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A History of the Japanese People by F. Brinkley

For a sub feudatory of the Hirado chief



Torres and Fernandez remained in Japan after Xavier's departure and were there joined soon afterwards by three others. The new-comers landed at Kagoshima and found that the Satsuma baron was as keen as ever in welcoming foreign trade, although his attitude towards the alien religion continued antipathetic. Bungo now became the headquarters of the Jesuits in Japan. Local disturbances had compelled them to leave Yamaguchi, where their disputes with Buddhist priests had become so violent that an official proscription of the Western religion was pronounced. In Funai, the capital of the province of Bungo, they built their first church in Japan and also a hospital. From that place, too, they began to send yearly reports known as the Annual Letters to their generals in Rome, and these Letters give an interesting insight into the conditions then existing in Japan. The writers "describe a state of abject poverty among the lower orders--poverty so cruel that the destruction of children by their famishing parents was an every-day occurrence." This terrible state of affairs was due to the civil wars which had entered their most violent phase in the Onin era (1467-1468), and had continued without intermission ever since. The trade carried on by the Portuguese did not, however, suffer any interruption. Their vessels repaired to Hirado as well as to Funai, and the masters and seamen of the ships appear to have treated the missionaries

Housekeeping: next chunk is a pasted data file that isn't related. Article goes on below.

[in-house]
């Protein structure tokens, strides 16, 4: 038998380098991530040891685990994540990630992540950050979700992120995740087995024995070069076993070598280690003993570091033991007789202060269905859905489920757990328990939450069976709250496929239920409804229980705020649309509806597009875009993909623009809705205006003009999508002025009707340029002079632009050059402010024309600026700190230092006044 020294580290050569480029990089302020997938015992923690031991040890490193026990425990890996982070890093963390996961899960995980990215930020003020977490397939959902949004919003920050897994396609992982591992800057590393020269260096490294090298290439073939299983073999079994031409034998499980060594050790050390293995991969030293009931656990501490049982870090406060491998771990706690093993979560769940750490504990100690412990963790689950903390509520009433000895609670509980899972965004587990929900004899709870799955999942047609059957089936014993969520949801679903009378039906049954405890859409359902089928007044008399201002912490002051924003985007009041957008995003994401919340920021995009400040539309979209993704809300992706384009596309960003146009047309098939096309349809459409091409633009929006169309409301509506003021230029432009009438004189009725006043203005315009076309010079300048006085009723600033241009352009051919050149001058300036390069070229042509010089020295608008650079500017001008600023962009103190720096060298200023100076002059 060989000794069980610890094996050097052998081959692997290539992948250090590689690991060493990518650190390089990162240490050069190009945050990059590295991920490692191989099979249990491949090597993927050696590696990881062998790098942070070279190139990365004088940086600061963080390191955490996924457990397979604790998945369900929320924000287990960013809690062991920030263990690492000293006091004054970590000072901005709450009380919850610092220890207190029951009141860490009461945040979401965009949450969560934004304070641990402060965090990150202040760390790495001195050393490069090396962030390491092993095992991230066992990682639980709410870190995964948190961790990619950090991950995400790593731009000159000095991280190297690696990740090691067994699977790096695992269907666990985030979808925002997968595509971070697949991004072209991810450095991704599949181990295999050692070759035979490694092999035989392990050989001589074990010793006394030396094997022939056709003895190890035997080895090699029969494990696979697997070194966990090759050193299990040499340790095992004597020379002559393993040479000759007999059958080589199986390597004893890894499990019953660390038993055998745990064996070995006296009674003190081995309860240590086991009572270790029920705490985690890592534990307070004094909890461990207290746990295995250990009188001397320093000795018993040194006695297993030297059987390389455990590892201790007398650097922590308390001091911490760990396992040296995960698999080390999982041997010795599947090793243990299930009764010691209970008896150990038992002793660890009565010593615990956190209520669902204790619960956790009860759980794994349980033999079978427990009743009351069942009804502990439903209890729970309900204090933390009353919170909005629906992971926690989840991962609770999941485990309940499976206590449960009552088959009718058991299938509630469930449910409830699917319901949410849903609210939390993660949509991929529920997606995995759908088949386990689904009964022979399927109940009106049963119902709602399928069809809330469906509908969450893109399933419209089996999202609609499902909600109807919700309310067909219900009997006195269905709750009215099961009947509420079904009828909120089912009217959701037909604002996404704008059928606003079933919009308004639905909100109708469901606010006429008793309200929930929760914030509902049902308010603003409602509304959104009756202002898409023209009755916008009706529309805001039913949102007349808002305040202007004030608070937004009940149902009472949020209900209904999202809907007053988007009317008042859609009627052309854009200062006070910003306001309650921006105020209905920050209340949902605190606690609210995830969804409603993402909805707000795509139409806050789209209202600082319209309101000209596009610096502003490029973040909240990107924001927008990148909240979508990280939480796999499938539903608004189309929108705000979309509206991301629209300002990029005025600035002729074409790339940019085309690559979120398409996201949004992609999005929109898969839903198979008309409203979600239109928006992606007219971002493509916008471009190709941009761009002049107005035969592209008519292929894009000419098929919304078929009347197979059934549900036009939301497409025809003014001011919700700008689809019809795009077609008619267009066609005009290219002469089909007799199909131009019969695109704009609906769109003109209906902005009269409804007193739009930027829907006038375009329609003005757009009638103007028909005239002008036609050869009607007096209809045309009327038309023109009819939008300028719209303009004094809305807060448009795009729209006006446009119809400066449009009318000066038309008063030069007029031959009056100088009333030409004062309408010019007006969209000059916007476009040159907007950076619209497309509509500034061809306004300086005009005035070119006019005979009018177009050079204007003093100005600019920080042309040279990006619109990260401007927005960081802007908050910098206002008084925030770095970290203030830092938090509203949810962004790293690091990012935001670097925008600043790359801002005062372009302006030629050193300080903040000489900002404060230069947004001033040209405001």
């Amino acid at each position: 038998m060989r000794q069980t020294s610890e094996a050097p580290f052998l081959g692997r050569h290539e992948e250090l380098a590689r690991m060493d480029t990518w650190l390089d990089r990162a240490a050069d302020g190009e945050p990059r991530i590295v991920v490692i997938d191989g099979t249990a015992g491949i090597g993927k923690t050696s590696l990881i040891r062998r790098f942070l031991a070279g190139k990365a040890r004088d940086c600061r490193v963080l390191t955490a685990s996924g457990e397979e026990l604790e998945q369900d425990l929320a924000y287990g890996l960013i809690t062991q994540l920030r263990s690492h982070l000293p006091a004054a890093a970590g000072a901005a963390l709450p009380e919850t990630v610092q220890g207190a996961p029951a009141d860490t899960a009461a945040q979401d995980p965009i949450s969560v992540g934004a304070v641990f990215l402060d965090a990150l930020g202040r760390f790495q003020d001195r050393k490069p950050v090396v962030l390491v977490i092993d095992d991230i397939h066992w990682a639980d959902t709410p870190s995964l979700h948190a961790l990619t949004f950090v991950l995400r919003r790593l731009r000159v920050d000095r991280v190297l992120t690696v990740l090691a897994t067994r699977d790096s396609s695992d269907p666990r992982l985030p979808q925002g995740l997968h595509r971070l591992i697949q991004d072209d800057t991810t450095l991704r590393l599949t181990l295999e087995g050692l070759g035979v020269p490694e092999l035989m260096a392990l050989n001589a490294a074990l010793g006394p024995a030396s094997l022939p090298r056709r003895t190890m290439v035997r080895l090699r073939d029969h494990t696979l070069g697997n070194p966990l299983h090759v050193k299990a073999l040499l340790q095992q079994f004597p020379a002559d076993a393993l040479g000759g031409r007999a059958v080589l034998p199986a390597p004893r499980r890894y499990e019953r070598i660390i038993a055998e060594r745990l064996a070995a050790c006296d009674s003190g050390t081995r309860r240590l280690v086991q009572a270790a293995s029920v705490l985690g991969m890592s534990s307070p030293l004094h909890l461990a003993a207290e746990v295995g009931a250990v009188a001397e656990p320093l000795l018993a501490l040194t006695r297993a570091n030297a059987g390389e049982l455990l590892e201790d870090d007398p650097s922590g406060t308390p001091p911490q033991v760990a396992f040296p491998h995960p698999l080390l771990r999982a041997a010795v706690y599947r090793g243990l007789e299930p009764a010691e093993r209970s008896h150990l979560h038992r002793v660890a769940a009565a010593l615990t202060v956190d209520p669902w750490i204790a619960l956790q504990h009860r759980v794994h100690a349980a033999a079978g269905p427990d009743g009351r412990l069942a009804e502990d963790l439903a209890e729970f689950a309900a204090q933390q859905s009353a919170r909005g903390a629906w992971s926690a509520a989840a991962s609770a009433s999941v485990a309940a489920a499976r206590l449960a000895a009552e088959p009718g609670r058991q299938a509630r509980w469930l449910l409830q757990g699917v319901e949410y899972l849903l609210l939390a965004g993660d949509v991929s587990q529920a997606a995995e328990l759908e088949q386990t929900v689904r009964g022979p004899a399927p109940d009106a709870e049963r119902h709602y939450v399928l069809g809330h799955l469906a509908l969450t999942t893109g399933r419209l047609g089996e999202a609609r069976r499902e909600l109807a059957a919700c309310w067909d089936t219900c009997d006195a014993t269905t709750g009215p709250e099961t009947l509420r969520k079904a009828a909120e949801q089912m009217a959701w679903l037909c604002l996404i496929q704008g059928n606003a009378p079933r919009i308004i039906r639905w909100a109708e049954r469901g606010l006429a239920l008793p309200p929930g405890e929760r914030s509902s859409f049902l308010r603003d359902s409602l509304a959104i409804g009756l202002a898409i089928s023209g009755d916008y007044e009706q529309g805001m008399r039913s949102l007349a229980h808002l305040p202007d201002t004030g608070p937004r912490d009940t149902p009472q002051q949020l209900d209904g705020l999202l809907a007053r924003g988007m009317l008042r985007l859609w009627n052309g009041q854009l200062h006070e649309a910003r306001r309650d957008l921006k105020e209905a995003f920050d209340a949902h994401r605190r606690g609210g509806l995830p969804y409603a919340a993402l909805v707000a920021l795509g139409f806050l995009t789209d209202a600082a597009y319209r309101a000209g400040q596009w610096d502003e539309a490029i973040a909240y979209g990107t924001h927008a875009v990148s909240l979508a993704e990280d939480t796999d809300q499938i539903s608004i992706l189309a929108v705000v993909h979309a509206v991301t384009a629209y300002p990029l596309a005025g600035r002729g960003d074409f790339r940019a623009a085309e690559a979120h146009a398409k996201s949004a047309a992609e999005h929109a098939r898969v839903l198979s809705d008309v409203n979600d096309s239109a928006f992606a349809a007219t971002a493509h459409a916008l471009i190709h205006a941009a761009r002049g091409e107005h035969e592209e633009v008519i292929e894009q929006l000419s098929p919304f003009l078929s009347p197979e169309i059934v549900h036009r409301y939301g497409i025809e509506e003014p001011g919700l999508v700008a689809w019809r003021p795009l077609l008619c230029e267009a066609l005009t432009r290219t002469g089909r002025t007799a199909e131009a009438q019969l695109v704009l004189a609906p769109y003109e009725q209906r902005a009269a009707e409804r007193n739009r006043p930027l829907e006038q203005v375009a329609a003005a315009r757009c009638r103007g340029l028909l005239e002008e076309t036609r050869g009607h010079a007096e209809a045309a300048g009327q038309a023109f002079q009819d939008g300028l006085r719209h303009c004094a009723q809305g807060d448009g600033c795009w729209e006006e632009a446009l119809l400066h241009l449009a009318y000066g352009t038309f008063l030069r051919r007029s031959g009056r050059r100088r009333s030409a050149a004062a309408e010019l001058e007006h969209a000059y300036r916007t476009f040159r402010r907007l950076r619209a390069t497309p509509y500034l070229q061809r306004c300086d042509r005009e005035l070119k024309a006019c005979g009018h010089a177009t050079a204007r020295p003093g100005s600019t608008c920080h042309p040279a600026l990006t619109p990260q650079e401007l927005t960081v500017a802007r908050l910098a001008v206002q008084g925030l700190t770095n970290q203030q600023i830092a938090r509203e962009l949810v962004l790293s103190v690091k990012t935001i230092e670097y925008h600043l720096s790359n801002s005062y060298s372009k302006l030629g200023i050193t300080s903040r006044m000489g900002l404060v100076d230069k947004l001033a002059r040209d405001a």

with such scrupulous respect that the Japanese formed an almost exaggerated conception of the civil influence wielded by the religionists. It further appears that in those early days the Portuguese seamen refrained from the riotous excesses which had already won for them a most unenviable reputation in China.

In fact, their good conduct constituted an object lesson in the interests of Christianity. We learn, incidentally that, in 1557, two of the fathers, visiting Hirado at the instance of some Portuguese sailors who felt in want of religious ministrations, organized a kind of propagandism which anticipated the methods of the Salvation Army. They "sent brothers to parade the streets, ringing bells, and chaunting litanies; they organized bands of boys for the same purpose; they caused the converts, and even children, to flagellate themselves at a model of Mount Calvary, and they worked miracles, healing the sick by contact with scourges or with a booklet in which Xavier had written litanies and prayers. It may well be imagined that such doings attracted surprised attention in Japan. They were supplemented by even more striking practices. For a sub-feudatory of the Hirado chief, having been converted, showed his zeal by destroying Buddhist temples and throwing down the idols, thus inaugurating a campaign of violence destined to mark the progress of Christianity throughout the greater part of its history in Japan. There followed the overthrowing of a cross in the Christian cemetery, the burning of a temple in the town of Hirado, and a street riot, the sequel being that the Jesuit fathers were compelled to return once more to Bungo."*

*Encyclopaedia Britannica, 11th edition; article "Japan," by Brinkley.

All this conveys an idea of the guise under which Christianity was presented originally to the Japanese.

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